This is the reason I have a certain amount of contempt for psychology. Because ultimately as a theory and as a practice it establishes an oppressive notion of "normality", according to which one's personality is judged and then a treatment is devised to "fix" it. As taught by modern linguistics, the moment things are named (the term fetishism), they are handed over to the public opinion for judgment. In other words it is as if suddenly everyone gains access to your bedroom. Who would have imagined that language can have intolerance as a side effect?

  2. Kostas, I've always considered that perfume, and perfume notes, are part of culture, that they carry a culture with them. It's not just about what's in the bottle! And gloves are most decidedly part of the perfume culture for historical reasons...
    I'm fairly sure my stance springs from some half-forgotten reading of Foucault: definitely, labeling a set of behaviours is defining our society's reaction to it.

  3. Lovely post, Denyse. I agree, I think perhaps what's fascinating and a touch alarming about the fetish IS that it's synecdoche on its way to metonymy -- not just the part standing in for the whole, but the part overtaking the whole, substituting for the whole, even devouring the whole, until the whole is no longer needed. The object of fetish becomes imbued with all that erotic energy through that repeated process of cathexis (over and over again, the caressing of the leather, the smell of the leather, the taste of the leather) until the body that occupied the leather is no longer needed, the glove itself is enough elicit that same flood of desire. Perhaps in a way erotic desire does the same to us: it is, at times, just one of many likes within us, but when in the presence of the object of desire/fetish, it overtakes us, devours us, substitutes for us, until all we are is that desire.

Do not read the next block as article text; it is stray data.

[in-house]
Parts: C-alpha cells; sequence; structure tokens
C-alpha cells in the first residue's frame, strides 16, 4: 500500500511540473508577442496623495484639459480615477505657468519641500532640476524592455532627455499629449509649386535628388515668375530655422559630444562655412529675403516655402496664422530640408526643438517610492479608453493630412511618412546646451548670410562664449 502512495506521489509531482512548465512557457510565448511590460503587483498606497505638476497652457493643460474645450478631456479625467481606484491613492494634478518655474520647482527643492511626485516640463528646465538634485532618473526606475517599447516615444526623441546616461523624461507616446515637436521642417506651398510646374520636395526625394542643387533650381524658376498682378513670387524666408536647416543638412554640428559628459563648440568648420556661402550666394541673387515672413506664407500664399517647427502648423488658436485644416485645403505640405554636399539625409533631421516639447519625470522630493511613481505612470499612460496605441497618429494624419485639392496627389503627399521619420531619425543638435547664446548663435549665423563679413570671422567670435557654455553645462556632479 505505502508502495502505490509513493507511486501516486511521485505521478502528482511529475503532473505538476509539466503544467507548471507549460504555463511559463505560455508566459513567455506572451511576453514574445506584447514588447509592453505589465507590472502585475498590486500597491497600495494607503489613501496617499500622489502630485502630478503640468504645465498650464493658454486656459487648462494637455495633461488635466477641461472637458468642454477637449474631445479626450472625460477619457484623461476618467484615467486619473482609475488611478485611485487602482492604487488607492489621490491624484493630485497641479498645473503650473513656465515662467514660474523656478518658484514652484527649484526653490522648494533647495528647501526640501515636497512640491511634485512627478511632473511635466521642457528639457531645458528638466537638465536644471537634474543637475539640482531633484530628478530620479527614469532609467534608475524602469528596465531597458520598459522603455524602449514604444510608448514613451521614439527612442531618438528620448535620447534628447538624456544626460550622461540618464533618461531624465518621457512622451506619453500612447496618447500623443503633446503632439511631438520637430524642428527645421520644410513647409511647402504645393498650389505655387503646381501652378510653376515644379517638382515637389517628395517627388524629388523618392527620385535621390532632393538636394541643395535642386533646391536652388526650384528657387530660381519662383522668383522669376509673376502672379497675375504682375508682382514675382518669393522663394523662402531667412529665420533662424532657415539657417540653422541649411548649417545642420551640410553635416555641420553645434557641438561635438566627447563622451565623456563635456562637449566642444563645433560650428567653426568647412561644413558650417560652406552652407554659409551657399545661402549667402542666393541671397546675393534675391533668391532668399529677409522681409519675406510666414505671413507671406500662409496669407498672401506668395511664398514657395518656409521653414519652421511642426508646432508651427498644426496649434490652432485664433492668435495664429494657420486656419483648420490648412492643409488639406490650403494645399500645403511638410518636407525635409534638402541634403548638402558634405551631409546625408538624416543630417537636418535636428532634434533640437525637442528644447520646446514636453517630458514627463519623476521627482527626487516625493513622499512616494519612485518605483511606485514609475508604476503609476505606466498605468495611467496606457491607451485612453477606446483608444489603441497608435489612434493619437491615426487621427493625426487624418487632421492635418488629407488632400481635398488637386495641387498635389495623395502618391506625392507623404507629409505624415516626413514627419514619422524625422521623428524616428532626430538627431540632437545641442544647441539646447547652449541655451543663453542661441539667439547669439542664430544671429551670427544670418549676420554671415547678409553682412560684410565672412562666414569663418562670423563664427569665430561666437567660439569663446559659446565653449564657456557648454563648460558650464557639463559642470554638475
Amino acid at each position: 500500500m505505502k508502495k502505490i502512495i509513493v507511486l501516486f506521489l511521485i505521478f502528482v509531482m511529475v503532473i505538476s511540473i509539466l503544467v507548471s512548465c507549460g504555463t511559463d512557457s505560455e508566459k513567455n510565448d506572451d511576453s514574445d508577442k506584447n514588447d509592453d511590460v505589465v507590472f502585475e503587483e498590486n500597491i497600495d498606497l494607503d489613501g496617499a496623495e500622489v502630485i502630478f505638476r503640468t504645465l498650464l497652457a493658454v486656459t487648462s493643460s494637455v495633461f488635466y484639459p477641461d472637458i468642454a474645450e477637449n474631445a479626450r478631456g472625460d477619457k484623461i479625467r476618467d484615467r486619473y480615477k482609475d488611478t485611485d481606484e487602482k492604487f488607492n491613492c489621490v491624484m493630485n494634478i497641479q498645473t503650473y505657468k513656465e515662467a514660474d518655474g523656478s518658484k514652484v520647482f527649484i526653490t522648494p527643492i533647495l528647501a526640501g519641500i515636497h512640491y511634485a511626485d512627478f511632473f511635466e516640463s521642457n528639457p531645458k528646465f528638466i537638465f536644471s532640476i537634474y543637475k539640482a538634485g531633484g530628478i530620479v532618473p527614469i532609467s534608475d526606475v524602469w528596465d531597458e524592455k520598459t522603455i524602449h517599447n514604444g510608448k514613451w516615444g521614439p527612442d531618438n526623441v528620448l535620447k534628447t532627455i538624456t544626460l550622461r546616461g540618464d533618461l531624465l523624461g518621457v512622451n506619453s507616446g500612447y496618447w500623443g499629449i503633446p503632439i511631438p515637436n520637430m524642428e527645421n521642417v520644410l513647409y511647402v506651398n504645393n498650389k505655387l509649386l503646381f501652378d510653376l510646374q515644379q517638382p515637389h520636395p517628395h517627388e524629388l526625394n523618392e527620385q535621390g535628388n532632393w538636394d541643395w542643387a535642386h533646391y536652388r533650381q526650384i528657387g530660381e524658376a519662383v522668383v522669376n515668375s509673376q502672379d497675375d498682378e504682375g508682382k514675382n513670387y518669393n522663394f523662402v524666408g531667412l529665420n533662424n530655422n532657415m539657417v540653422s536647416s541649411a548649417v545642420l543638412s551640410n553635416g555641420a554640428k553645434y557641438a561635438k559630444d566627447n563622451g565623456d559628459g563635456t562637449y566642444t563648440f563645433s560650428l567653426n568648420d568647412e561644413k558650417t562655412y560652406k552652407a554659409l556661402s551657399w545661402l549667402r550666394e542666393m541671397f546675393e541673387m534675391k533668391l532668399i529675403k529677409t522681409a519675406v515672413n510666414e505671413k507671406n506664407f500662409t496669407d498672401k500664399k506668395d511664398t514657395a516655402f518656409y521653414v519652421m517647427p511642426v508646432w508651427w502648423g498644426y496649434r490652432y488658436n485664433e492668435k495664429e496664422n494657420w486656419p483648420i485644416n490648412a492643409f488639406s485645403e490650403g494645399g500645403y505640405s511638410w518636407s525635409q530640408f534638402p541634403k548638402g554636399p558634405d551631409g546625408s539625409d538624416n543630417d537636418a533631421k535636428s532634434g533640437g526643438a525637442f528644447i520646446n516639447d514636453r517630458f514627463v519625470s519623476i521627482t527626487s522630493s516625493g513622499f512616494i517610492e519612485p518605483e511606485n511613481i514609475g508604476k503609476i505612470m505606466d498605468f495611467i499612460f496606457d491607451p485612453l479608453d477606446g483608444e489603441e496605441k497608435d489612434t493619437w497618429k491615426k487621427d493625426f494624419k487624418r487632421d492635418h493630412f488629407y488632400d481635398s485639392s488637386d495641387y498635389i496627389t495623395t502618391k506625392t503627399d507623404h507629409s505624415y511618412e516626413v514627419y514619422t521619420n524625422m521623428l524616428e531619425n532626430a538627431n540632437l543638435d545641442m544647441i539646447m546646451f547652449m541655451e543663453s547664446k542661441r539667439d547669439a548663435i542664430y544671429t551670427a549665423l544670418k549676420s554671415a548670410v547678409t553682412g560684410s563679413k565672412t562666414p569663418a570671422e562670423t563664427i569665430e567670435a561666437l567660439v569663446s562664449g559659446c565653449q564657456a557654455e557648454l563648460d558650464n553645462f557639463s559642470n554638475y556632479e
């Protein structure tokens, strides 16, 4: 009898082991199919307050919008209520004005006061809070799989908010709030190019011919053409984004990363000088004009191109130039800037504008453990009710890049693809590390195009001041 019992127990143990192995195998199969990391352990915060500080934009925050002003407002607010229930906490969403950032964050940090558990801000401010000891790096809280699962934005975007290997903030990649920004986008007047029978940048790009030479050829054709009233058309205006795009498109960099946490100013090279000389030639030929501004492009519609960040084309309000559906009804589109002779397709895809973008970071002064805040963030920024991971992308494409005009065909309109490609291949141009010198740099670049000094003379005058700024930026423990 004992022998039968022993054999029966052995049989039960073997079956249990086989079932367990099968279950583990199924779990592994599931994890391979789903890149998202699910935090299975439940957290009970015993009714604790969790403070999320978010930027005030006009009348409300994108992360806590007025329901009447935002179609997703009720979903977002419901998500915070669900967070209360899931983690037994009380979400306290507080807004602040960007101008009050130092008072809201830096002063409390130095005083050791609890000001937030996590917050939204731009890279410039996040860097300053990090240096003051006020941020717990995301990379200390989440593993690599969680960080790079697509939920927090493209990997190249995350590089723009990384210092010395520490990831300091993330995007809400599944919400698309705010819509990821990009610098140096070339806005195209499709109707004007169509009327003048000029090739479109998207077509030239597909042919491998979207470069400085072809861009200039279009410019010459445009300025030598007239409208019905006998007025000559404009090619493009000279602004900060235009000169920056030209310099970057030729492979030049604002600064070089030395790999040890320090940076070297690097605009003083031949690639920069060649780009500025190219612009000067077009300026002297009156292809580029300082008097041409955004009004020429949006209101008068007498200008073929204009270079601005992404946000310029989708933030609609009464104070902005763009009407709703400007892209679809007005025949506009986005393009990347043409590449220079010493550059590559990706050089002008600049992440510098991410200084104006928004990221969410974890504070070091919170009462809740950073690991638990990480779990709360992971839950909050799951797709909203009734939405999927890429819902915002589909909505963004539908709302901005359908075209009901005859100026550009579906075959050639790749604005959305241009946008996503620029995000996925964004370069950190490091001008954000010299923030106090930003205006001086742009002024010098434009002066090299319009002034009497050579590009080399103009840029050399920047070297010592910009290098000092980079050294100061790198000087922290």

4. Jarvis, I hesitated between the two rhetorical devices before opting for synecdoche, which seemed more relevant to the two scenes I quote. From what I've read (and seen), there are degrees in fetishism, from the stage, where, say, a gloved hand will boost desire without being its pre-condition, to the stage where the glove is all that's needed.
    And, yes, I know what you mean by your last sentence -- it's a form of madness, isn't it?

  5. Oh, Denyse, this is wonderful. Totally satisfying for me as a perfume fan and also as a [failed former] academic who still flirts with Foucault and other theorists... looking forward to the second half.

  6. Susan, I could say I'm also a former academic -- at least that's what I was meant to become, but back then I thought journalism would be a whole lot more fun. I've always thought perfume was an object rich enough to serve as an entry point to think through most aspects of culture. And perfume itself *does* carry a culture, of course.

  7. Great Post. Think you might find this series of etchings from 1881 by Max Klinger interesting…

  8. M.W., thank you very much indeed for this reference, which dovetails perfectly with my own montage of references, down to the dates.